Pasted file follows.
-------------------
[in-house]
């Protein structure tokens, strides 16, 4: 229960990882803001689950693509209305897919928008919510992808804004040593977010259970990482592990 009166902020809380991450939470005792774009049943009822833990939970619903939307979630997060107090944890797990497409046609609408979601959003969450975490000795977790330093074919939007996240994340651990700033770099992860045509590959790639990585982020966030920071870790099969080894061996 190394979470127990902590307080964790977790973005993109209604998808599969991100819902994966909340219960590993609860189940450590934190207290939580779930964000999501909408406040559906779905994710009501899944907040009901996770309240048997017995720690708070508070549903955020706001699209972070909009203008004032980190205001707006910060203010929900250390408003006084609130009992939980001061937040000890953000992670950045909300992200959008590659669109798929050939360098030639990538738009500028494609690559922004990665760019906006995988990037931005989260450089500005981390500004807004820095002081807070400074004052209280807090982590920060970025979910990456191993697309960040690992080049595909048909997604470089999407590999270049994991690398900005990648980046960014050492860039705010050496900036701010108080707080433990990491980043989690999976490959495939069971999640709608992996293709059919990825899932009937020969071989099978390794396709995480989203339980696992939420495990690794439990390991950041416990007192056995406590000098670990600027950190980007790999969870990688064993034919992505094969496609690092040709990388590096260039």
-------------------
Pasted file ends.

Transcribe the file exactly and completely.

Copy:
[in-house]
């Protein structure tokens, strides 16, 4: 229960990882803001689950693509209305897919928008919510992808804004040593977010259970990482592990 009166902020809380991450939470005792774009049943009822833990939970619903939307979630997060107090944890797990497409046609609408979601959003969450975490000795977790330093074919939007996240994340651990700033770099992860045509590959790639990585982020966030920071870790099969080894061996 190394979470127990902590307080964790977790973005993109209604998808599969991100819902994966909340219960590993609860189940450590934190207290939580779930964000999501909408406040559906779905994710009501899944907040009901996770309240048997017995720690708070508070549903955020706001699209972070909009203008004032980190205001707006910060203010929900250390408003006084609130009992939980001061937040000890953000992670950045909300992200959008590659669109798929050939360098030639990538738009500028494609690559922004990665760019906006995988990037931005989260450089500005981390500004807004820095002081807070400074004052209280807090982590920060970025979910990456191993697309960040690992080049595909048909997604470089999407590999270049994991690398900005990648980046960014050492860039705010050496900036701010108080707080433990990491980043989690999976490959495939069971999640709608992996293709059919990825899932009937020969071989099978390794396709995480989203339980696992939420495990690794439990390991950041416990007192056995406590000098670990600027950190980007790999969870990688064993034919992505094969496609690092040709990388590096260039």